The title’s words Why Be Happy When You Could Be Normal are those of “Mrs. Winterson,” the emotionally and physically abusive adoptive mother who strongly disapproved of the author’s teen romance with another female. “I was sixteen and my mother was about to throw me out of the house forever, for breaking a very big rule…The rule was not just No Sex, but definitely No Sex With Your Own Sex.” I mean, Why be happy when you could be normal? 

If there’s indeed such a choice to be made, it seems that Winterson goes for happy. She strikes out on her own. She becomes an award-winning author in her early 20’s. Her successful writing career, though, is not a focus of this memoir; instead, she fast-forwards to more recent times.

Interestingly, although her adoptive mother was a “flamboyant depressive” and the author’s childhood had been so traumatic, Winterson generally hadn’t had trouble with mood issues until the combination of the breakup and finding out more things about her adoption.

In a column written in 2009, Winterson writes about the depression, now past:

I think that the really bad time of my depression was when I could not find that happiness in simple things. I devised a ritual to help myself through it, and to re-make the connection with the natural physical world that gets lost in depression.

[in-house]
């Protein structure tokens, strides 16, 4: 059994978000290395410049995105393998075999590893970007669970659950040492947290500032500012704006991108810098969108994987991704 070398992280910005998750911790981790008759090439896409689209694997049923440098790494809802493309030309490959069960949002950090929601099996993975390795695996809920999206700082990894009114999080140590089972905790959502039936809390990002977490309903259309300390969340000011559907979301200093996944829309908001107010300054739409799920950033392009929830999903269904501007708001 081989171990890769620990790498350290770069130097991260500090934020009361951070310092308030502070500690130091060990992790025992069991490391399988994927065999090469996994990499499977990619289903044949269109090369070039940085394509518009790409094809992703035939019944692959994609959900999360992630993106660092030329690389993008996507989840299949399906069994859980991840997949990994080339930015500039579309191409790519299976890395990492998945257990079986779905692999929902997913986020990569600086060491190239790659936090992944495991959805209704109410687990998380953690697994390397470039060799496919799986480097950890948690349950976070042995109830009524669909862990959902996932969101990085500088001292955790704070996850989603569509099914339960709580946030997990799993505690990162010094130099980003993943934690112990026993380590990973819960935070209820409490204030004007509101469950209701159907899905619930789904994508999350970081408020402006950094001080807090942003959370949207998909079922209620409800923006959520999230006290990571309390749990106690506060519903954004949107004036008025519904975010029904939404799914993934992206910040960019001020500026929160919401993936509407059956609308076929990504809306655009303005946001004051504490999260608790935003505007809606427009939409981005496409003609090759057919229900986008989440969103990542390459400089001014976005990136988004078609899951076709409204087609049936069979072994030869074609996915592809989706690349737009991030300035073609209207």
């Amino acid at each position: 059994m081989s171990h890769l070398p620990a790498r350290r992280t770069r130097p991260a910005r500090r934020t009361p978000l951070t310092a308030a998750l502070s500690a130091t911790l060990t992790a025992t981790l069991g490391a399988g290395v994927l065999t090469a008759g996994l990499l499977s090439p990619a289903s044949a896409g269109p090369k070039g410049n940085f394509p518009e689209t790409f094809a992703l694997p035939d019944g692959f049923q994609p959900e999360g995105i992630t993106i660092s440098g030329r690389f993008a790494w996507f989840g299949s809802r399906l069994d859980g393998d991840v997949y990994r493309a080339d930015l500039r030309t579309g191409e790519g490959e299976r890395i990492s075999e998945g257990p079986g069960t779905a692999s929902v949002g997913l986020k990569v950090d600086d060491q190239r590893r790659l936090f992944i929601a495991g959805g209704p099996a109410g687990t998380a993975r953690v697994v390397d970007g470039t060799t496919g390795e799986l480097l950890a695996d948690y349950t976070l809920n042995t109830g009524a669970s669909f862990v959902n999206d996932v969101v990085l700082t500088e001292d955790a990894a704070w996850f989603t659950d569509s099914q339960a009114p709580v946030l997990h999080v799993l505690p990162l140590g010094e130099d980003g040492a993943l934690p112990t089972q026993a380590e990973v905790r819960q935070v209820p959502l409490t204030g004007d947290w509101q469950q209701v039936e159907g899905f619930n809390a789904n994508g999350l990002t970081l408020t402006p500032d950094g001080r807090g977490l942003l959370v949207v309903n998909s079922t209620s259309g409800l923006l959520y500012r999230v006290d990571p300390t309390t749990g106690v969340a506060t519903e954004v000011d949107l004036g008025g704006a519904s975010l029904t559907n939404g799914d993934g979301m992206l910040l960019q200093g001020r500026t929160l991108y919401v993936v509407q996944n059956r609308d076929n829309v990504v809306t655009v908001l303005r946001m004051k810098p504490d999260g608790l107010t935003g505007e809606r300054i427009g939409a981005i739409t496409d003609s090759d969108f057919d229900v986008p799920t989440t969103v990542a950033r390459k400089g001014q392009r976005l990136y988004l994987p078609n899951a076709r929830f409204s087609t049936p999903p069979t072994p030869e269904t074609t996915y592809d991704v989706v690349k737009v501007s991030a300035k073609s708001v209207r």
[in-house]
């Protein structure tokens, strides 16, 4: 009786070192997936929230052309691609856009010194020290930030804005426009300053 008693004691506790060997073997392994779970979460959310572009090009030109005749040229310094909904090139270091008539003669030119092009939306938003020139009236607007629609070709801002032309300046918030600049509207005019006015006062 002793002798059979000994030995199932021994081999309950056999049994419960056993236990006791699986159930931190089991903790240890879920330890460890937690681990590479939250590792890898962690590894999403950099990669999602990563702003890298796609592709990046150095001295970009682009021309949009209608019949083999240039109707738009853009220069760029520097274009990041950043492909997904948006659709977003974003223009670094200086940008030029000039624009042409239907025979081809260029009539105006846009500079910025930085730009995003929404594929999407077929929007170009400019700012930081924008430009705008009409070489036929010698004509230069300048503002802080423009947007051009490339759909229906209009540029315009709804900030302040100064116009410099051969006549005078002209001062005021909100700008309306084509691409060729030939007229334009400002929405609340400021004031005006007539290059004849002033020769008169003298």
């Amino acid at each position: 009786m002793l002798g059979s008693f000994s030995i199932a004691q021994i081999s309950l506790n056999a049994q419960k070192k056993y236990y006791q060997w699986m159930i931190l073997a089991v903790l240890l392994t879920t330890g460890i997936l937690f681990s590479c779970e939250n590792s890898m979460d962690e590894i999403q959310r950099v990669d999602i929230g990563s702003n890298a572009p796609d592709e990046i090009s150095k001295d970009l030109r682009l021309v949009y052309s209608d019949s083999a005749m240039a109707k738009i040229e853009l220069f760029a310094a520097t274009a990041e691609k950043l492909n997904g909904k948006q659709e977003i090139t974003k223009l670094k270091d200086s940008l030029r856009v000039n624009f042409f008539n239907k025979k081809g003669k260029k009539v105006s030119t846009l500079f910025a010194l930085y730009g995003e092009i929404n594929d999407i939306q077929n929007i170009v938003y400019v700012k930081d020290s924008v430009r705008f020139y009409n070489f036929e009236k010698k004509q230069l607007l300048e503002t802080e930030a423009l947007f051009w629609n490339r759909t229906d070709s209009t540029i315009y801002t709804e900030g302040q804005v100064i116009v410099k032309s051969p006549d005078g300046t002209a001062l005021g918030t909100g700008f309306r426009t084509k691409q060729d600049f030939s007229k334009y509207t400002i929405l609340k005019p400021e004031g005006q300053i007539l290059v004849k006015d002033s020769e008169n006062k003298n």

What I did was to sit outside, quietly, raining or not, and concentrate completely on a leaf or a flower or a stone, feeling it, looking at it, putting it to my face, sometimes in my mouth, until I recognised it again, as both separate from and part of me. At my worst I just lay in the rain, or sometimes even the snow, until I could feel something not in my own head.

I am not sure this would work for everyone, but I know that finding the way out of the dark labyrinth has to happen in connection, in relation, and can’t happen in the head alone – where the monsters are.

It’s with the help of her current partner, well-known writer and therapist Susie Orbach, that she completes a quest to find her biological mother, Ann. Not that they’ll ever “be mother and daughter,” says Winterson. Nor, as she tells interviewer Debra Ollivier (The Huffington Post), does she expect “closure” from this experience.

Sheena Joughin, Telegraph: “We are shown ‘how it is when the mind works with its own brokenness’, and come to respect Winterson’s psychological courage and her rage to love, despite the ‘savage lunatic’ she discovers inside herself.”